Picasso, decidedly Mediterranean

From 4 June to 6 October 2019

What links did Pablo Picasso maintain with the Mediterranean space?
This exhibition gives an overview of the life and work of Pablo Picasso in the Mediterranean by showing the richness of links uniting Picasso with this geographical area. Thanks to innovative audio-visual equipment and a collection of exceptional works, the exhibition allows us to contemplate the Mediterranean of the Spanish artist in a poetic and immersive way, from the landscapes he painted of the ports in Malaga and Barcelona to the works of his later years, via Antibes and Vallauris in the sun-drenched Midi.
His Mediterranean influences will also be highlighted, from the Iberian pre-historic to Ancient Greece and the Orient, via North Africa.
Based on the richness of the Musée national Picasso-Paris collections, and their archives and photographs in particular, as well as masterpieces presented in Paris for the first time, the exhibition aims to contrast the ‘Picasso-Mediterranean’ event that has brought together more than seventy institutions in ten Mediterranean countries and three million visitors since 2017.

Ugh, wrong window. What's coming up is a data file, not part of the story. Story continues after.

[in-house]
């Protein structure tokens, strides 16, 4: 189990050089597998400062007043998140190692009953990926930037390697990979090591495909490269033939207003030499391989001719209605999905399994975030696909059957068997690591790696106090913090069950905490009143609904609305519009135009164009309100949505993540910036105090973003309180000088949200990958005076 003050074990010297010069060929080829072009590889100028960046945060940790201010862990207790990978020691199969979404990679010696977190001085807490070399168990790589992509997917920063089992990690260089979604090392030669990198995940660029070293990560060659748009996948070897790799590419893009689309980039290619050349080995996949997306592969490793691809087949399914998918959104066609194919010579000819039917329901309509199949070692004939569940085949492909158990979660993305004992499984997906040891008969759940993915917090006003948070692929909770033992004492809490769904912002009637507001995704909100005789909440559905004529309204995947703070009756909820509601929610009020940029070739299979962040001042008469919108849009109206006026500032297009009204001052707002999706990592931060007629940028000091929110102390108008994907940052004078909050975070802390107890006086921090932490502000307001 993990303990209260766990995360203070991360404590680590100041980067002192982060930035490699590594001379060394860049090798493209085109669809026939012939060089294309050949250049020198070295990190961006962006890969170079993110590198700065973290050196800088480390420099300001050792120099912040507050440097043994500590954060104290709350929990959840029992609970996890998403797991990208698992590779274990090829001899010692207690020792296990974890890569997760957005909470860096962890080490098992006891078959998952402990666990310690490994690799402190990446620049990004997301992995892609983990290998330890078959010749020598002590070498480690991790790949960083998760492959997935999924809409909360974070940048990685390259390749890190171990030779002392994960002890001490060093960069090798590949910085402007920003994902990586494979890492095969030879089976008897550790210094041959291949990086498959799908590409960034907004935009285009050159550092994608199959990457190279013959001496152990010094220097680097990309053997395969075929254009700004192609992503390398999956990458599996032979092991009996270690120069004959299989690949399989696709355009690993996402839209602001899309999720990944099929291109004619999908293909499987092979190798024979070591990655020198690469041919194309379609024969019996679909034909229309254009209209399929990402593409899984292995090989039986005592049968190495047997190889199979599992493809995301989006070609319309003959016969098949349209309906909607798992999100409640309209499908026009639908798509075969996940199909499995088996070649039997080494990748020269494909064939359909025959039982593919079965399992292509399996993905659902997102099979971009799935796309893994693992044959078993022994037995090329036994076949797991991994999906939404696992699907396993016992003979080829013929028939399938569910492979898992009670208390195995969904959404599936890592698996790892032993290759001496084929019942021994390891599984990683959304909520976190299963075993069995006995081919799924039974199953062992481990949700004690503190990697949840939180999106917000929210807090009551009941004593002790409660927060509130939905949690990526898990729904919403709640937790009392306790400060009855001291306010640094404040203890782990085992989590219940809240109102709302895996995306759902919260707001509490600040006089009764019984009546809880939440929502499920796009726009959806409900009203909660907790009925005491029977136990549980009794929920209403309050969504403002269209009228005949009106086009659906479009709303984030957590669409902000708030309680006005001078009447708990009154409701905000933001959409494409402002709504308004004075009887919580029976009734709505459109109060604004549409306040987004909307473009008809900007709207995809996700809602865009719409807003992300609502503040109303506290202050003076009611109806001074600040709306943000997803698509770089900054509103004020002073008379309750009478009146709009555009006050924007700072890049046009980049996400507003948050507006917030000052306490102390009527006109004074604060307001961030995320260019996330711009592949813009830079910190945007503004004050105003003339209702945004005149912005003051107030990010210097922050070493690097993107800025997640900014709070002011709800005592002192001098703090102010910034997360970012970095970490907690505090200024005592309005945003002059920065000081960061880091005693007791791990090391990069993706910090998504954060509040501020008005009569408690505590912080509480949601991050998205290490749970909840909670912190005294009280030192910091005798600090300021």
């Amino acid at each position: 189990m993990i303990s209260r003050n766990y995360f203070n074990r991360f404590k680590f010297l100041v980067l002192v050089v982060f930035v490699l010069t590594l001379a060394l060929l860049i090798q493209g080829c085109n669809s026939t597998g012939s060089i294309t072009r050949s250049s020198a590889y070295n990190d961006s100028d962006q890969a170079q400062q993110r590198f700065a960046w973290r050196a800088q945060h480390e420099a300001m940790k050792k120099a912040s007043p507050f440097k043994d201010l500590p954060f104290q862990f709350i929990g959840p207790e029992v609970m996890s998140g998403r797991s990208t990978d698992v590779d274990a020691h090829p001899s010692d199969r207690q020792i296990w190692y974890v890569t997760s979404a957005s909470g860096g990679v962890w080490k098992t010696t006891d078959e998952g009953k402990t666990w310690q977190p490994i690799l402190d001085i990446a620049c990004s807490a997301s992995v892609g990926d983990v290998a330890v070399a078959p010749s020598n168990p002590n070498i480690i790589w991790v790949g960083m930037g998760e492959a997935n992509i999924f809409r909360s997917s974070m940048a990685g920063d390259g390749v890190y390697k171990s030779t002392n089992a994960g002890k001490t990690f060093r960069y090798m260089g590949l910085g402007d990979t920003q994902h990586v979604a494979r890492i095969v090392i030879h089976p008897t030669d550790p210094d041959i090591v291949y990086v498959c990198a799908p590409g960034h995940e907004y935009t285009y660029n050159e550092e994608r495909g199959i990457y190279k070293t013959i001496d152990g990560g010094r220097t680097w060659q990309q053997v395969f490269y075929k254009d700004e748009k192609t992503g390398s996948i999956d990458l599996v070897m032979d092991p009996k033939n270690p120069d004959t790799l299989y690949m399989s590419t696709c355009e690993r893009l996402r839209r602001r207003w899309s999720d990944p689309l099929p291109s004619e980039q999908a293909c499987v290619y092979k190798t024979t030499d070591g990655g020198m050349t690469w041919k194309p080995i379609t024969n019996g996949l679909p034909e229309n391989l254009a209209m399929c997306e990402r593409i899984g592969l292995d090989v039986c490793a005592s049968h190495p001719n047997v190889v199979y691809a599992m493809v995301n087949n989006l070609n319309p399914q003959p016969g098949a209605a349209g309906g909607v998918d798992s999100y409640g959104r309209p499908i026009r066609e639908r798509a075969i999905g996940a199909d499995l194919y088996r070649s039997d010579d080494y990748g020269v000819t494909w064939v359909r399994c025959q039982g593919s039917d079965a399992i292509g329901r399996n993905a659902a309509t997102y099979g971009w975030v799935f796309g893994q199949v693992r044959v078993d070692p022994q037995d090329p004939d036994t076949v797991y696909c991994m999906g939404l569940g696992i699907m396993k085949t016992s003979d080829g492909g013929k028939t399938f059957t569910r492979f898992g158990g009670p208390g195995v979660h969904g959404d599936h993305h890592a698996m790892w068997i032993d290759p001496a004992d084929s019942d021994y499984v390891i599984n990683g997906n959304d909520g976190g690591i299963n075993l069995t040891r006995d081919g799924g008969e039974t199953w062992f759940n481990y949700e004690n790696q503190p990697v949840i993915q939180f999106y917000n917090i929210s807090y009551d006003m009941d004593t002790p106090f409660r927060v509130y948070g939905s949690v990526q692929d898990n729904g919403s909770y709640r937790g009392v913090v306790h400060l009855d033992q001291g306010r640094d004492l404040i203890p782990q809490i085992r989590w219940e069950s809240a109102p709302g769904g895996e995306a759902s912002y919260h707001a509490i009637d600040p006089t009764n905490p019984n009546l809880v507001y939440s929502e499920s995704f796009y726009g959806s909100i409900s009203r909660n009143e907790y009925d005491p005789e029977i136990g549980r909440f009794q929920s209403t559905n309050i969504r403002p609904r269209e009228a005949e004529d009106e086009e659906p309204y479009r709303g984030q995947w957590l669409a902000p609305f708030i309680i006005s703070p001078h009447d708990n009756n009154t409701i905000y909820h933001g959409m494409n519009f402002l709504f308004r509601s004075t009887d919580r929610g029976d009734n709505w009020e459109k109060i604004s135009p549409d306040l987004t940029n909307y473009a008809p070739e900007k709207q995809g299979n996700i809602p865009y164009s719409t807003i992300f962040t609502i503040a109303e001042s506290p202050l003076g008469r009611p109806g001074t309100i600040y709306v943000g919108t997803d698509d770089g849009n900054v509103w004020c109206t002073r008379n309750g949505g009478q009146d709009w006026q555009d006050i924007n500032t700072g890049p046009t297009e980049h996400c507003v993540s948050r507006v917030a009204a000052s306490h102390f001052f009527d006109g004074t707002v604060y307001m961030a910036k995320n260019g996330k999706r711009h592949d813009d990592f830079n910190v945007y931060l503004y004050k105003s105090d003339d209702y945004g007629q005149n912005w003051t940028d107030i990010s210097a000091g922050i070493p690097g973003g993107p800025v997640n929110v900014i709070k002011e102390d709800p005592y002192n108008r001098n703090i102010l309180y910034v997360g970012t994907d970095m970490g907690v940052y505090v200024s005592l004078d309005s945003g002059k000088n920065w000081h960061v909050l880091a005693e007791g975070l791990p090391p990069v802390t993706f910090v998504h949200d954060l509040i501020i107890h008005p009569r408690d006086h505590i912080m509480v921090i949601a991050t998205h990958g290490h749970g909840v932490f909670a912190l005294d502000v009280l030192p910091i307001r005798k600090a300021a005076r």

Tableaux magiques

Pablo Picasso, Nu sur fond blanc , Contreplaqué, huile sur bois, 129 x 96 cm, Musée national Picasso-Paris, © Succession Picasso 2019


1rst October 2019-2 February 2020

Curators: Marilyn McCully, Michael Raeburn and Emilie Bouvard

Many of the paintings that Picasso did over a period of some four years (summer 1926-spring 1930) form a cohesive group, which Christian Zervos would later (1938) as “Tableaux magiques”. With these works principally figure paintings – Picasso opened a new chapter in his oeuvre, probing a deep emotional dimension, which anticipates the power of Guernica a decade later.
This was accompanied by formal developments that are as radical as anything he had done before, including experimentation with materials and the realization of monumental sculptural ideas in paint.
The works in the show will set not only in terms of the artist’s own development but, importantly, in the context of contemporary Surrealism and psychology (Jung vs Freud) and especially the interest among writers such as Leiris and Zervos on the magical powers ofs art.

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